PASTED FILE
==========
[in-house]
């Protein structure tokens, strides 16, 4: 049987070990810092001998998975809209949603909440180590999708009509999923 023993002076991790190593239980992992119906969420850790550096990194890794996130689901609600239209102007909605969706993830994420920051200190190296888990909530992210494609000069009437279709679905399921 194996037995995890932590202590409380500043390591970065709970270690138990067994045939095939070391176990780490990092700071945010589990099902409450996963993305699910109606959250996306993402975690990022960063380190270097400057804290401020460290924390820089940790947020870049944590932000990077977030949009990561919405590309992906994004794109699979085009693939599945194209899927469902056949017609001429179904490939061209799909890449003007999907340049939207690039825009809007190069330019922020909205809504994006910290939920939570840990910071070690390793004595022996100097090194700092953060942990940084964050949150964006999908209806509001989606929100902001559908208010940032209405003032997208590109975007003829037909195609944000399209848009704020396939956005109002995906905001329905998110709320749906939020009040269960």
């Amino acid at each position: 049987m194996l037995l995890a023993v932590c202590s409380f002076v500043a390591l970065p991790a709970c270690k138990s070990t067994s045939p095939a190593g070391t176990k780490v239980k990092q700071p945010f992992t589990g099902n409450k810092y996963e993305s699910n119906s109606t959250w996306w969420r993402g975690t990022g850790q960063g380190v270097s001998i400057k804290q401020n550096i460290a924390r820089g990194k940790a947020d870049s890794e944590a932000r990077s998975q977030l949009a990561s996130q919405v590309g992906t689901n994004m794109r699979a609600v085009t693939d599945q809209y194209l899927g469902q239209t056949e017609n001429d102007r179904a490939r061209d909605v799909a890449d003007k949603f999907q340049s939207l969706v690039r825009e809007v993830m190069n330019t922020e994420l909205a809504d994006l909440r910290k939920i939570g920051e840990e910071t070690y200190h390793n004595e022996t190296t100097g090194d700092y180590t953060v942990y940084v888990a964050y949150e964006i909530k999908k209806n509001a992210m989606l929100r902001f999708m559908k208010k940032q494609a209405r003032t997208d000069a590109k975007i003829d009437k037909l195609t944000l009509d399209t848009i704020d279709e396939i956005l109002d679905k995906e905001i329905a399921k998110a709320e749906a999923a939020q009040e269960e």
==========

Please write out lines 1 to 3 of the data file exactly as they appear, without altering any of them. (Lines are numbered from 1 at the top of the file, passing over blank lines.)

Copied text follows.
[in-house]
């Protein structure tokens, strides 16, 4: 049987070990810092001998998975809209949603909440180590999708009509999923 023993002076991790190593239980992992119906969420850790550096990194890794996130689901609600239209102007909605969706993830994420920051200190190296888990909530992210494609000069009437279709679905399921 194996037995995890932590202590409380500043390591970065709970270690138990067994045939095939070391176990780490990092700071945010589990099902409450996963993305699910109606959250996306993402975690990022960063380190270097400057804290401020460290924390820089940790947020870049944590932000990077977030949009990561919405590309992906994004794109699979085009693939599945194209899927469902056949017609001429179904490939061209799909890449003007999907340049939207690039825009809007190069330019922020909205809504994006910290939920939570840990910071070690390793004595022996100097090194700092953060942990940084964050949150964006999908209806509001989606929100902001559908208010940032209405003032997208590109975007003829037909195609944000399209848009704020396939956005109002995906905001329905998110709320749906939020009040269960």
């Amino acid at each position: 049987m194996l037995l995890a023993v932590c202590s409380f002076v500043a390591l970065p991790a709970c270690k138990s070990t067994s045939p095939a190593g070391t176990k780490v239980k990092q700071p945010f992992t589990g099902n409450k810092y996963e993305s699910n119906s109606t959250w996306w969420r993402g975690t990022g850790q960063g380190v270097s001998i400057k804290q401020n550096i460290a924390r820089g990194k940790a947020d870049s890794e944590a932000r990077s998975q977030l949009a990561s996130q919405v590309g992906t689901n994004m794109r699979a609600v085009t693939d599945q809209y194209l899927g469902q239209t056949e017609n001429d102007r179904a490939r061209d909605v799909a890449d003007k949603f999907q340049s939207l969706v690039r825009e809007v993830m190069n330019t922020e994420l909205a809504d994006l909440r910290k939920i939570g920051e840990e910071t070690y200190h390793n004595e022996t190296t100097g090194d700092y180590t953060v942990y940084v888990a964050y949150e964006i909530k999908k209806n509001a992210m989606l929100r902001f999708m559908k208010k940032q494609a209405r003032t997208d000069a590109k975007i003829d009437k037909l195609t944000l009509d399209t848009i704020d279709e396939i956005l109002d679905k995906e905001i329905a399921k998110a709320e749906a999923a939020q009040e269960e």